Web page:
In addition to the complications that may result from general anaesthesia, the performance of the operation in the prone position provides further opportunities for patient morbidity that include decreased pulmonary compliance, cardiovascular instability and airway problems [9–12]. Different anaesthetic techniques have been introduced as an alternative to general anaesthesia. Spinal anaesthesia has been reported to decrease the duration of hospital stay slightly but was found to be associated with an incidence of complications such as haematoma, wound infection and minor wound breakdown in 8% of patients [13]. The use of local anaesthesia in combination with sedation [14, 15] has succeeded in decreasing pain [16] and hospital stay [2]. However, the local anaesthetic used allowed only limited surgical procedures [17]. It has been argued that in order to minimise, or even to avoid, hospital admission, the ideal management of patients undergoing pilonidal sinus surgery should include the avoidance of general anaesthesia and the provision of effective postoperative analgesia [18].

The aim of this study was to compare a sacrococcygeal local anaesthesia technique with general anaesthesia for the surgical treatment of pilonidal sinus. The outcome indicators of the study were postoperative pain, consumption of postoperative analgesic medications, duration of hospital stay and the satisfaction of both patient and surgeon.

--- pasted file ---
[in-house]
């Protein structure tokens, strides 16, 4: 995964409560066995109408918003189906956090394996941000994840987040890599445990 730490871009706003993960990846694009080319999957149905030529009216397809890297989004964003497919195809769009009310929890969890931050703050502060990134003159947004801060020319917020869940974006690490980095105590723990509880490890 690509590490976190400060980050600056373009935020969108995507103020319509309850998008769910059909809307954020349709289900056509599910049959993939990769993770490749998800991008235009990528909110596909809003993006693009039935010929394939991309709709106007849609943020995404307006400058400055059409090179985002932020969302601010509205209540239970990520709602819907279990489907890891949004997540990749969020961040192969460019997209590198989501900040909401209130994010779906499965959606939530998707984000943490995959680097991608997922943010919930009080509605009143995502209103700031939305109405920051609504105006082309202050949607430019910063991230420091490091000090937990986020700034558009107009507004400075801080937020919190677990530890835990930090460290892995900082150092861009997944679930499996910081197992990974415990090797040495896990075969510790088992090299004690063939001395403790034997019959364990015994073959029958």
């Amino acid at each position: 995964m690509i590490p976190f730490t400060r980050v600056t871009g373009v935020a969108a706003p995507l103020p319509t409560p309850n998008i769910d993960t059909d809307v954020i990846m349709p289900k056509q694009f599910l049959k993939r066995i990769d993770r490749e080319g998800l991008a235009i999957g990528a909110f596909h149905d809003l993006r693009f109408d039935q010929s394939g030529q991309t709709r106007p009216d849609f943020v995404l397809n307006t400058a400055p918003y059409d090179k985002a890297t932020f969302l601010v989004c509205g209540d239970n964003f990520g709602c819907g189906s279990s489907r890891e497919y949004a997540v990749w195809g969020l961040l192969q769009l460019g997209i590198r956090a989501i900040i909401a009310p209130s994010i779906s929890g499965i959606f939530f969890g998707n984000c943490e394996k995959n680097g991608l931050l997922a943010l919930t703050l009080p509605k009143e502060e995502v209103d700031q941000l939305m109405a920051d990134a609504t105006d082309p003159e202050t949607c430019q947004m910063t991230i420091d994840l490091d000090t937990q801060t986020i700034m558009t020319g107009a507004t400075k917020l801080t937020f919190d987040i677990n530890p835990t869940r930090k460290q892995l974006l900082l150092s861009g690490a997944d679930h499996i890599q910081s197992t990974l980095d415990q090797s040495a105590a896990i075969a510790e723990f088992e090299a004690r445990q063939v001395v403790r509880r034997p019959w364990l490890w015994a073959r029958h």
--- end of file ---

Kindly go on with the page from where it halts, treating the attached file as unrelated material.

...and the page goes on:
Following Local Research Ethics Committee approval and written, informed consent, 60 patients scheduled for the surgical treatment of symptomatic pilonidal sinus were included in the study. Patients allergic to lidocaine or with multiple pilonidal orifices were excluded from this study. The patients were randomly assigned by sealed envelopes to receive either local anaesthesia (LA group) or general anaesthesia (GA group). Due to the substantial difference between the two anaesthetic techniques, a double-blind design was not possible. Instead, an observer-blinded design was used, with nurses who were unaware of the anaesthesia technique collecting the postoperative data. In addition to standard demographic and clinical data, the times spent by the patients in the operating theatre and in the recovery room were recorded.